palace of Glashgar.

Mrs. Sclater, late Mrs. Bonniman, was the widow of a merchant who
had made his money in foreign trade, and to her house Mr. Sclater
had flitted when he married her. She was a well-bred woman, much
the superior of her second husband in the small duties and graces of
social life, and, already a sufferer in some of his not very serious
grossiŠret‚s, regarded with no small apprehension the arrival of one
in whom she expected the same kind of thing in largely exaggerated
degree. She did not much care to play the mother to a bear cub, she
said to her friends, with a good-humoured laugh. "Just think," she
added, "with such a childhood as the poor boy had, what a mass of
vulgarity must be lying in that uncultivated brain of his! It is no
small mercy, as Mr. Sclater says, that our ears at least are safe.
Poor boy!" -- She was a woman of about forty, rather tall, of good
complexion tending to the ruddy, with black smooth shining hair
parted over a white forehead, black eyes, nose a little aquiline,
good mouth, and fine white teeth -- altogether a handsome woman -- some
notion of whose style may be gathered from the fact that, upon the
testimony of her cheval glass, she preferred satin to the richest of
silks, and almost always wore it. Now and then she would attempt a
change, but was always defeated and driven back into satin. She was
precise in her personal rules, but not stiff in the manners wherein
she embodied them: these were indeed just a little florid and wavy,
a trifle profuse in their grace. She kept an excellent table, and
every appointment about the house was in good style -- a favourite
phrase with her. She was her own housekeeper, an exact mistress,
but considerate, so that her servants had no bad time of it. She
was sensible, kind, always responsive to appeal, had scarcely a
thread of poetry or art in her upper texture, loved fair play, was
seldom in the wrong, and never confessed it when she was. But when
she saw it, she took some pains to avoid being so in a similar way
again. She held hard by her own opinion; was capable of a mild
admiration of truth and righteousness in another; had one or two pet
commandments to which she paid more attention than to the rest; was
a safe member of society, never carrying tales; was kind with
condescension to the poor, and altogether a good wife for a minister
of Mr. Sclater's sort. She knew how to hold her own with any who
would have established superiority. A little more coldness, pride,
indifference, and careless restraint, with just a touch of rudeness,
would have given her the freedom of the best society, if she could
have got into it. Altogether it would not have been easy to find
one who could do more for Gibbie in respect for the social rapports
that seemed to await him. Even some who would gladly themselves
have undertaken the task, admitted that he might have fallen into
much less qualified hands. Her husband was confident that, if
anybody could, his wife would make a gentleman of Sir Gilbert; and
he ought to know, for she had done a good deal of polishing upon

She was now seated on a low chair at the other side of the fire,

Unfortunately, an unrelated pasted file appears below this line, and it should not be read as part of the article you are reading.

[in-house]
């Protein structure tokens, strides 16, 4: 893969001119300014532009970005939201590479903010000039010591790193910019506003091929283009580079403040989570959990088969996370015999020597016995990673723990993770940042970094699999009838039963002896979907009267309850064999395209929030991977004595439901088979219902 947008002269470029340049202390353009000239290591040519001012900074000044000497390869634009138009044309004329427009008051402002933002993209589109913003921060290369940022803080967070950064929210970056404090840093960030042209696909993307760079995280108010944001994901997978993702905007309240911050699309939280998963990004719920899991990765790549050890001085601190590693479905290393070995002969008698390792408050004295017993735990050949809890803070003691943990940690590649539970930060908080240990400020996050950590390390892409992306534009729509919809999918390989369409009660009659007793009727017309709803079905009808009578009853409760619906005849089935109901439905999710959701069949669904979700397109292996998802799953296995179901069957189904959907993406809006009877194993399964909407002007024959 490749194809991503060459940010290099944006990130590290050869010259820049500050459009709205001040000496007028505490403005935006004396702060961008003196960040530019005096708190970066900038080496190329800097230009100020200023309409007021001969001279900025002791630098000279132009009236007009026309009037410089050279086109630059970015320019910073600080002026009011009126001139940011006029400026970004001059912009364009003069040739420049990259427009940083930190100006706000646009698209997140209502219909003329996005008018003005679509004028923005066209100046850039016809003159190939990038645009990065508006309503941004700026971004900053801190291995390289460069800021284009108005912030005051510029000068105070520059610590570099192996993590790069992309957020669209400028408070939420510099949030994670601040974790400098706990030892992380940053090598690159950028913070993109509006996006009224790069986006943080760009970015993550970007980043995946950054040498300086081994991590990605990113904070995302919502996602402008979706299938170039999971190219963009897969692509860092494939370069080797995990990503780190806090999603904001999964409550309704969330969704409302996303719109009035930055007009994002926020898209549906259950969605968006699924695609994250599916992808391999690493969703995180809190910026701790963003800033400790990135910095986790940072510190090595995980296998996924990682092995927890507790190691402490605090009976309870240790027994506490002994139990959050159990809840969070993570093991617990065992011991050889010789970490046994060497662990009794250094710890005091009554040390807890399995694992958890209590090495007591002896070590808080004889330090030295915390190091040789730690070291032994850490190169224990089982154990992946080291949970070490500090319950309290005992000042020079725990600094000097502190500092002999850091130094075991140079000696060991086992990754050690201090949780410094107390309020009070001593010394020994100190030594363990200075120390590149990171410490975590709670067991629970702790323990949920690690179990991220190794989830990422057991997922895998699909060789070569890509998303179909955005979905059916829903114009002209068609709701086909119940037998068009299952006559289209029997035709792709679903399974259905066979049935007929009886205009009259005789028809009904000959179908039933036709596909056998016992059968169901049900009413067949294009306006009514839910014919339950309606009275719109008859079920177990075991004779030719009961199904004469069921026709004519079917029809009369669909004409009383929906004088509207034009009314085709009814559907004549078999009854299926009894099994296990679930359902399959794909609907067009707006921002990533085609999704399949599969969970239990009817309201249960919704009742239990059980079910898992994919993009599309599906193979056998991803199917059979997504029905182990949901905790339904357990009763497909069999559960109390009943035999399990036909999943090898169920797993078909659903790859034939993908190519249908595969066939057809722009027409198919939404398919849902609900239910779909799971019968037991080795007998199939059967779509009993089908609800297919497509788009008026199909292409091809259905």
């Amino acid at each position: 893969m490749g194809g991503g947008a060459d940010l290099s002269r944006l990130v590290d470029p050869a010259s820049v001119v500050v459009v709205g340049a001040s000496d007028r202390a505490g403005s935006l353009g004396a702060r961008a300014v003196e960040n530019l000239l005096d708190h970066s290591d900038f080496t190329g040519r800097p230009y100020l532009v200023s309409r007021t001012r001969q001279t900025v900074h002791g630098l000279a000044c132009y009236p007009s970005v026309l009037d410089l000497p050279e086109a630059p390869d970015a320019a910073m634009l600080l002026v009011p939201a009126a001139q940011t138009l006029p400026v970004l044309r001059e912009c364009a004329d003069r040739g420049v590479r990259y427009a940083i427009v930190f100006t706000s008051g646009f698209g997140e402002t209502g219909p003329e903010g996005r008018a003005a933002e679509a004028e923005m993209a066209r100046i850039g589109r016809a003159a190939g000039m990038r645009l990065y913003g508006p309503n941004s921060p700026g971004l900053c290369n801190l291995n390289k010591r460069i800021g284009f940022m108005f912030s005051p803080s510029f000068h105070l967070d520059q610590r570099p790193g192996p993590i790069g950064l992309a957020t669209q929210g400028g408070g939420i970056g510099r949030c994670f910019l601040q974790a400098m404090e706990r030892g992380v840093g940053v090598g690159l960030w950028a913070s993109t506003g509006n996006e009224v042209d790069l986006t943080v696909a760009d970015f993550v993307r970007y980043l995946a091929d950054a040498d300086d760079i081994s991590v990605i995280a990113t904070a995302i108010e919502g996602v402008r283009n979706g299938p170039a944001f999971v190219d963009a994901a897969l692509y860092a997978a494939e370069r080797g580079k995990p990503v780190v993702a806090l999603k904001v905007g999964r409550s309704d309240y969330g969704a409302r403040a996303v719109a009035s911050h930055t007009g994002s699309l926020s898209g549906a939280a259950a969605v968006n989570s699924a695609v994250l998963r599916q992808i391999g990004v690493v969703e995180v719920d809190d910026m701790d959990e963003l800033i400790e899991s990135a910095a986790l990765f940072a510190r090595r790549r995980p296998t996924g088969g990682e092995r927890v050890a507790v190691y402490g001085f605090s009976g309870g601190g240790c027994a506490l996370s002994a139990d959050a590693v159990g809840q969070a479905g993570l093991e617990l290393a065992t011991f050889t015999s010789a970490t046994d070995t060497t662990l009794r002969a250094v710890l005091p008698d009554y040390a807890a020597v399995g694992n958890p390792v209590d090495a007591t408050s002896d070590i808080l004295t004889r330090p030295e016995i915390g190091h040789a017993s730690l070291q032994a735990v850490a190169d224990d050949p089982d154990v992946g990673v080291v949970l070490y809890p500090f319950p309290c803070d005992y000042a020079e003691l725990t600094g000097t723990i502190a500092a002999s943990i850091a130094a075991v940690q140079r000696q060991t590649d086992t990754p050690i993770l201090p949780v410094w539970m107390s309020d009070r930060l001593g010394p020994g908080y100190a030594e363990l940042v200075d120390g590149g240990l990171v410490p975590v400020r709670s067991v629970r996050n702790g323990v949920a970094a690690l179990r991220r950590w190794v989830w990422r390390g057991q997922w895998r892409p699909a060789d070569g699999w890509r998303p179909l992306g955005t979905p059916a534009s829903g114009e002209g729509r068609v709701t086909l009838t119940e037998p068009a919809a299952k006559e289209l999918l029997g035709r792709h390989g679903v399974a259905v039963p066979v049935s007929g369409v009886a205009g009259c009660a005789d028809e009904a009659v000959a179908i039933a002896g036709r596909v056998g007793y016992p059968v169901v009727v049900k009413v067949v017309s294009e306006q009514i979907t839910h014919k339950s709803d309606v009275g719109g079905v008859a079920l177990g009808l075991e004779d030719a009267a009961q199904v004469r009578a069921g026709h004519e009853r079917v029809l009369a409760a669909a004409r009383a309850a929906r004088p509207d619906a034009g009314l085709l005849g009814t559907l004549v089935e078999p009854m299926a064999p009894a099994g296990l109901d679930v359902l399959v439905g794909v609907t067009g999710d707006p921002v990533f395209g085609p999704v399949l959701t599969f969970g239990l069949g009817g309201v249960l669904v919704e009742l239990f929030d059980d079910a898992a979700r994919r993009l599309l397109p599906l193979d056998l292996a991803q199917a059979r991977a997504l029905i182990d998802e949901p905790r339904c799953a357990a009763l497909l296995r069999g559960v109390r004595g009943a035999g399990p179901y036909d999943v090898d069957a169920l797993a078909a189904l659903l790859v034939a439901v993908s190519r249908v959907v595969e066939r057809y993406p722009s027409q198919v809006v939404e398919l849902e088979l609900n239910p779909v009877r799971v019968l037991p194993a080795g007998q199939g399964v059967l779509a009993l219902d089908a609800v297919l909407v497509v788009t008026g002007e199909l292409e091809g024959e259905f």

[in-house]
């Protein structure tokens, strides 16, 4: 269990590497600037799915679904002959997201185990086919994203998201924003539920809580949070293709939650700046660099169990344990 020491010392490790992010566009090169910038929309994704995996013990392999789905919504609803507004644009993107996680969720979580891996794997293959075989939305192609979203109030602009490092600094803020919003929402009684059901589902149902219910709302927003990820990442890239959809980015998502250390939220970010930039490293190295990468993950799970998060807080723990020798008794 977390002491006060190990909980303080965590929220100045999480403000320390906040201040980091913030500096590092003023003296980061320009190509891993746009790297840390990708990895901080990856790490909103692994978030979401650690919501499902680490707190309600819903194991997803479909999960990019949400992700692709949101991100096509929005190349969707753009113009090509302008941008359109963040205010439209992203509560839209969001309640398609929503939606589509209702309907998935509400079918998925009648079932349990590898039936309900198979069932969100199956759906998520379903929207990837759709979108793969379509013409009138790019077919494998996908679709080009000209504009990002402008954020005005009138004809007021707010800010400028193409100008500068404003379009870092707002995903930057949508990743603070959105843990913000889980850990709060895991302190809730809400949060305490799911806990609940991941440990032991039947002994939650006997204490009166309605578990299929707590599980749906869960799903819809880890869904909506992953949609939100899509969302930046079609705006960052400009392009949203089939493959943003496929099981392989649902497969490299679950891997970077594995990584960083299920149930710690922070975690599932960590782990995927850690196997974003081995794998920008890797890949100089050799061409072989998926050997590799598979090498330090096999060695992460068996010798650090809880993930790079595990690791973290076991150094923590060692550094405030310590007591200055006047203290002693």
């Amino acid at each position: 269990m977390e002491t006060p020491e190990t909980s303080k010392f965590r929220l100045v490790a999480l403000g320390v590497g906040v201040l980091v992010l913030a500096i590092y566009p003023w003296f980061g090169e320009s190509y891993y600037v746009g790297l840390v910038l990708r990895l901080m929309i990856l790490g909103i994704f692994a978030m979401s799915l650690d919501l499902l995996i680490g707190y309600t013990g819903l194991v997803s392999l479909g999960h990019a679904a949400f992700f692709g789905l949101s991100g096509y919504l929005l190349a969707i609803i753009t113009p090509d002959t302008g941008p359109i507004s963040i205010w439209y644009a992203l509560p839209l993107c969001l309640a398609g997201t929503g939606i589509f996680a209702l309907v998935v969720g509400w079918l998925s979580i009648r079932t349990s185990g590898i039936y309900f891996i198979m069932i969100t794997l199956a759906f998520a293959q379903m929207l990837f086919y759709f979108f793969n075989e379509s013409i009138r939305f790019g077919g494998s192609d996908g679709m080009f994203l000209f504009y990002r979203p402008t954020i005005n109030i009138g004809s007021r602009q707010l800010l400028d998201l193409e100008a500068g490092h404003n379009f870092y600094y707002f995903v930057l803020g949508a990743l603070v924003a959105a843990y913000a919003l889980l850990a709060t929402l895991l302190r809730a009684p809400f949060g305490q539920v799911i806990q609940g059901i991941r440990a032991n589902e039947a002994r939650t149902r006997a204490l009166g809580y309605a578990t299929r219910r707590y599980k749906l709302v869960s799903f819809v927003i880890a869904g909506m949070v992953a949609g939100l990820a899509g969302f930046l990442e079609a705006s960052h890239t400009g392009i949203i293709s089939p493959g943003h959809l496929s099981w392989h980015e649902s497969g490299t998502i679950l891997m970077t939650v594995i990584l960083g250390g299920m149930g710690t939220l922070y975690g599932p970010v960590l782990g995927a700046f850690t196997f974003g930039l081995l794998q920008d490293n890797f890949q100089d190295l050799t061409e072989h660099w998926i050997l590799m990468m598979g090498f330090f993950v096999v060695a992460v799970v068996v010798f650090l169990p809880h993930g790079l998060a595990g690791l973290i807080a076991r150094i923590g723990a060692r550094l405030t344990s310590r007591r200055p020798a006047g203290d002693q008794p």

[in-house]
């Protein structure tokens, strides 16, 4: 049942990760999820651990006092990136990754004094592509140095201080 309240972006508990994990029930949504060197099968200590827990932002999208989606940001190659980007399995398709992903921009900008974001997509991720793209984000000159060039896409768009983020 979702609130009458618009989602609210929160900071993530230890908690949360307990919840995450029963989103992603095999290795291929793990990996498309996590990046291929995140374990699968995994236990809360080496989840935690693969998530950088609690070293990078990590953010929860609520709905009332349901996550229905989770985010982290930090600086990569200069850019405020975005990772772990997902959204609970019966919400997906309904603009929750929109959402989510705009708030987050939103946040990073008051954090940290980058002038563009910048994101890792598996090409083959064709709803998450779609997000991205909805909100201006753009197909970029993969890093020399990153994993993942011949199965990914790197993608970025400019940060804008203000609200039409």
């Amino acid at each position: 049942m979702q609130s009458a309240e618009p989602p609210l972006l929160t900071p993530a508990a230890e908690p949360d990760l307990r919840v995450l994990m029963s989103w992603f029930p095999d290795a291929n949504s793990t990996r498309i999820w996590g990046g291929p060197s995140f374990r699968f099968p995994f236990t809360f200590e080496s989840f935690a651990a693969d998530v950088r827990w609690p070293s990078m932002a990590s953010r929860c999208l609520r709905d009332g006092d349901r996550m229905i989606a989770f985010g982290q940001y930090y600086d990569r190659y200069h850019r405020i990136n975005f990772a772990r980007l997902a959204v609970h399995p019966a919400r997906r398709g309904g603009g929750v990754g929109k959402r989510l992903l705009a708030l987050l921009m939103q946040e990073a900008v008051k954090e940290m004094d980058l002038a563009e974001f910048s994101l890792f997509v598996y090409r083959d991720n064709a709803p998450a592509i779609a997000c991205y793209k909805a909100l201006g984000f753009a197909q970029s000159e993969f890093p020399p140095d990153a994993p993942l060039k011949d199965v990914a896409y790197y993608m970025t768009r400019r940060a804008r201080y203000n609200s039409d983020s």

leaning back at a large angle, slowly contemplating out of her black
eyes the lad on the footstool, whose blue eyes she saw wandering
about the room, in a manner neither vague nor unintelligent, but
showing more of interest than of either surprise or admiration.
Suddenly he turned them full upon her; they met hers, and the light
rushed into them like a torrent, breaking forth after its way in a
soulful smile. I hope my readers are not tired of the mention of
Gibbie's smiles: I can hardly avoid it; they were all Gibbie had for
the small coin of intercourse; and if my readers care to be just,
they will please to remember that they have been spared many a he
said and she said. Unhappily for me there is no way of giving the
delicate differences of those smiles. Much of what Gibbie perhaps
felt the more that he could not say it, had got into the place where
the smiles are made, and, like a variety of pollens, had impregnated
them with all shades and colours of expression, whose varied
significance those who had known him longest, dividing and
distinguishing, had gone far towards being able to interpret. In
that which now shone on Mrs. Sclater, there was something, she said
the next day to a friend, which no woman could resist, and which
must come of his gentle blood. If she could have seen a few of his
later ancestors at least, she would have doubted if they had
anything to do with that smile beyond its mere transmission from
"the first stock-father of gentleness." She responded, and from
that moment the lady and the shepherd lad were friends

Now that a real introduction had taken place between them, and in
her answering smile Gibbie had met the lady herself, he proceeded,
in most natural sequence, without the smallest shyness or suspicion
of rudeness, to make himself acquainted with the phenomena
presenting her. As he would have gazed upon a rainbow, trying
perhaps to distinguish the undistinguishable in the meeting and
parting of its colours, only that here behind was the all-powerful
love of his own, he began to examine the lady's face and form,
dwelling and contemplating with eyes innocent as any baby's. This
lasted; but did not last long before it began to produce in the lady
a certain uncertain embarrassment, a something she did not quite
understand, therefore could not account for, and did not like. Why
should she mind eyes such as those making acquaintance with what a
whole congregation might see any Sunday at church, or for that
matter, the whole city on Monday, if it pleased to look upon her as
she walked shopping in Pearl-street? Why indeed? Yet she began to
grow restless, and feel as if she wanted to let down her veil. She